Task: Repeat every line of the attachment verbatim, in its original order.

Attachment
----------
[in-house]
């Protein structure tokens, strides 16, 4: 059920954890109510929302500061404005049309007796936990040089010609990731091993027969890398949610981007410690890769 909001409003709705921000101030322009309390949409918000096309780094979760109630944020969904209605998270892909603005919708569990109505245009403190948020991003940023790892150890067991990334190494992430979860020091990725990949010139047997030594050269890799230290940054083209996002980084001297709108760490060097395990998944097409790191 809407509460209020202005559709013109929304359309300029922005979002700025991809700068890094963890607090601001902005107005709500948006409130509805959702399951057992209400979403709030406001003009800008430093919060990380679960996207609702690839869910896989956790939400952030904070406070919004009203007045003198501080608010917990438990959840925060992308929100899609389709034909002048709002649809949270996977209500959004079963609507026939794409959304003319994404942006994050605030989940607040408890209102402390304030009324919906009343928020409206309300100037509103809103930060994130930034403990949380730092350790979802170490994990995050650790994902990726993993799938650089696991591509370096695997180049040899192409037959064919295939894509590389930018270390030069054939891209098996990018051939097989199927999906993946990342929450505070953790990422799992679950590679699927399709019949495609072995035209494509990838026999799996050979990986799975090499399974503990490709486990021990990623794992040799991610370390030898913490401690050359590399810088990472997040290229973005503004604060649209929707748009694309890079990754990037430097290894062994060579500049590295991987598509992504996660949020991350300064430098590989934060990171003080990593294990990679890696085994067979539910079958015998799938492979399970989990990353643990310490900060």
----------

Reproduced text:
[in-house]
């Protein structure tokens, strides 16, 4: 059920954890109510929302500061404005049309007796936990040089010609990731091993027969890398949610981007410690890769 909001409003709705921000101030322009309390949409918000096309780094979760109630944020969904209605998270892909603005919708569990109505245009403190948020991003940023790892150890067991990334190494992430979860020091990725990949010139047997030594050269890799230290940054083209996002980084001297709108760490060097395990998944097409790191 809407509460209020202005559709013109929304359309300029922005979002700025991809700068890094963890607090601001902005107005709500948006409130509805959702399951057992209400979403709030406001003009800008430093919060990380679960996207609702690839869910896989956790939400952030904070406070919004009203007045003198501080608010917990438990959840925060992308929100899609389709034909002048709002649809949270996977209500959004079963609507026939794409959304003319994404942006994050605030989940607040408890209102402390304030009324919906009343928020409206309300100037509103809103930060994130930034403990949380730092350790979802170490994990995050650790994902990726993993799938650089696991591509370096695997180049040899192409037959064919295939894509590389930018270390030069054939891209098996990018051939097989199927999906993946990342929450505070953790990422799992679950590679699927399709019949495609072995035209494509990838026999799996050979990986799975090499399974503990490709486990021990990623794992040799991610370390030898913490401690050359590399810088990472997040290229973005503004604060649209929707748009694309890079990754990037430097290894062994060579500049590295991987598509992504996660949020991350300064430098590989934060990171003080990593294990990679890696085994067979539910079958015998799938492979399970989990990353643990310490900060």